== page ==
While Pound has been available at other gyms in the District since 2012, the D.C.-area is Gold’s Gym’s guinea pig — the chain began testing the class here in January to decide if it’s worth rolling out nationwide. (At the Capitol Hill location, Pound isn’t yet offered regularly; we attended a demo.)
What it is
Pound is a full-body cardio workout using Ripstix — ¼-pound plastic drumsticks twice the weight of the standard model — that students wield nonstop for the entire class.
Created in 2011 by California-based drummers Kirsten Potenza and Cristina Peerenboom, Pound mixes Pilates, isometrics (strength training moves like squats and deadlifts) and plyometrics (short bursts of movement) into a 45-minute routine.
Routines are heavily influenced by the music. As songs speed up and slow down, so do your movements, which torches more calories. Each song zeroes in on a single muscle group. A song chosen to focus on legs involves jump-squatting while swinging your drumsticks above your head. An ab-focused song involves sitting on a yoga mat and twisting your arms from side to side with your legs off the ground, using both drumsticks as light weights. Whatever you’re doing, you can bet you’re going to be doing it double the speed — but still to the beat — by the end of the song.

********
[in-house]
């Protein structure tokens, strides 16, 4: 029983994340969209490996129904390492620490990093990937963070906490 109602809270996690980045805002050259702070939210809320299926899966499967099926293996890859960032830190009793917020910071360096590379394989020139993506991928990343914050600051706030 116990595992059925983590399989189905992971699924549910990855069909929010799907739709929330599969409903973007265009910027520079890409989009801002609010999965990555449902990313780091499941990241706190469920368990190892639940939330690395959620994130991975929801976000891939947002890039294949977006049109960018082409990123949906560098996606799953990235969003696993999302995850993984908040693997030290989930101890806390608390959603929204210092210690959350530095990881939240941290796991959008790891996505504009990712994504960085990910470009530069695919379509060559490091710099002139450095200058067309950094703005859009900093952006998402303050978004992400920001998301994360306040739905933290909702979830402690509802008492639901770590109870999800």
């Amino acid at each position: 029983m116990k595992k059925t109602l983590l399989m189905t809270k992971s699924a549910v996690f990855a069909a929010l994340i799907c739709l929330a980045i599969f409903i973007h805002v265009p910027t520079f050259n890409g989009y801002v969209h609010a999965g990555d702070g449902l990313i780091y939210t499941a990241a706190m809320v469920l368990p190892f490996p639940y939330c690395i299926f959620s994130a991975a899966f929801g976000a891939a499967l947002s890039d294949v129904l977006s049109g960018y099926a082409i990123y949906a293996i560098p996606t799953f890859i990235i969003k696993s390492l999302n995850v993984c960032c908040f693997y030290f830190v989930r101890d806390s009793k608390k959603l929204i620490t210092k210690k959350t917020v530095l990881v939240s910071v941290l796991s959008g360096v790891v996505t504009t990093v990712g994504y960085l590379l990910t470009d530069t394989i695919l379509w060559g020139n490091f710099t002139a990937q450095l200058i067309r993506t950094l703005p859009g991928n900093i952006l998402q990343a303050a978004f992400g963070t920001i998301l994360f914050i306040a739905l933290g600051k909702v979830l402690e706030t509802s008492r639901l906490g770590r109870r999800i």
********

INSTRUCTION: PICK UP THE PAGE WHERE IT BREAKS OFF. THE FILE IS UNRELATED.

A large part of the class is spent in a squat, which isn’t as torturous as it sounds.
“You’re distracted by the drumming and trying to keep the beat, so you don’t notice the actual workout,” says Linda Haupt, Gold’s group regional exercise manager.
Jessica Walker, 29, a kindergarten teacher from Falls Church, has been doing Pound for eight months and says she’s seen both her stamina and confidence improve. Her favorite aspect of the class is the music, which Ribeiro describes as Top 40 hits and other high-energy jams you might dance to in your car.
“The music selection is very up-tempo and keeps you guessing,” Walker says.
For Megan Virga, 43, of Silver Spring, Pound was a change from her usual routine of circuit and weight training.
“This is definitely better than a boring run on a treadmill,” she says. While she enjoyed the creative element, she found it challenging “to coordinate the choreography at the top speeds without sacrificing the important moves.”
Haupt says Pound draws mostly women, though “we’re trying to get men on board.”
Students of all fitness levels are welcome. “It’s very simple to modify everything to make it accessible to everyone,” Haupt says. If you want it to be harder, squat deeper. Or if you want to take a break, skip the jump.
And, the underlying theory of Pound is universally appealing, Haupt says: “You’re banging on something, who doesn’t like to do that?”
Pound is available at 11 Gold’s Gym locations in Maryland and Virginia, including Courthouse, Ballston and two Rockville branches. D.C.’s 19th and L Gold’s will see Pound by 2016. Non-members can try for free by registering for a seven-day pass at goldsgym.com. Pound is also available through ClassPass for $99 a month, or at VIDA Fitness, Crunch and Balance Gym.